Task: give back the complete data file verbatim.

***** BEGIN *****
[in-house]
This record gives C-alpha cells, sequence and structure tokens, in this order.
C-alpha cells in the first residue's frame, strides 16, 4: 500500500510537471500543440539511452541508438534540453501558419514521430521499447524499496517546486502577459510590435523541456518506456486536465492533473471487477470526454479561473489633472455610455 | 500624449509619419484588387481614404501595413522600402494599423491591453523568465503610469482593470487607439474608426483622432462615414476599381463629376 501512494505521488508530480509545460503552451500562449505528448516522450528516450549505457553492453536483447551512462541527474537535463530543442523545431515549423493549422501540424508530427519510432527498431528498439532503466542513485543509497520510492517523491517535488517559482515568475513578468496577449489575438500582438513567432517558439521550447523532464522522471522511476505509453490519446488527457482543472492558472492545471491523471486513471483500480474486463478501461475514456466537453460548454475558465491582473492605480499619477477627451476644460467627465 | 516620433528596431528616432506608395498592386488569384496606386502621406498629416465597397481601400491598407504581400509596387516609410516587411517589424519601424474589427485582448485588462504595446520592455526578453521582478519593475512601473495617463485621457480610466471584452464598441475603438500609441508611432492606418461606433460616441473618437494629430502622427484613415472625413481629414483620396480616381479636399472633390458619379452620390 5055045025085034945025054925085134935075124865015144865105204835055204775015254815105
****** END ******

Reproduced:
[in-house]
This record gives C-alpha cells, sequence and structure tokens, in this order.
C-alpha cells in the first residue's frame, strides 16, 4: 500500500510537471500543440539511452541508438534540453501558419514521430521499447524499496517546486502577459510590435523541456518506456486536465492533473471487477470526454479561473489633472455610455 | 500624449509619419484588387481614404501595413522600402494599423491591453523568465503610469482593470487607439474608426483622432462615414476599381463629376 501512494505521488508530480509545460503552451500562449505528448516522450528516450549505457553492453536483447551512462541527474537535463530543442523545431515549423493549422501540424508530427519510432527498431528498439532503466542513485543509497520510492517523491517535488517559482515568475513578468496577449489575438500582438513567432517558439521550447523532464522522471522511476505509453490519446488527457482543472492558472492545471491523471486513471483500480474486463478501461475514456466537453460548454475558465491582473492605480499619477477627451476644460467627465 | 516620433528596431528616432506608395498592386488569384496606386502621406498629416465597397481601400491598407504581400509596387516609410516587411517589424519601424474589427485582448485588462504595446520592455526578453521582478519593475512601473495617463485621457480610466471584452464598441475603438500609441508611432492606418461606433460616441473618437494629430502622427484613415472625413481629414483620396480616381479636399472633390458619379452620390 5055045025085034945025054925085134935075124865015144865105204835055204775015254815105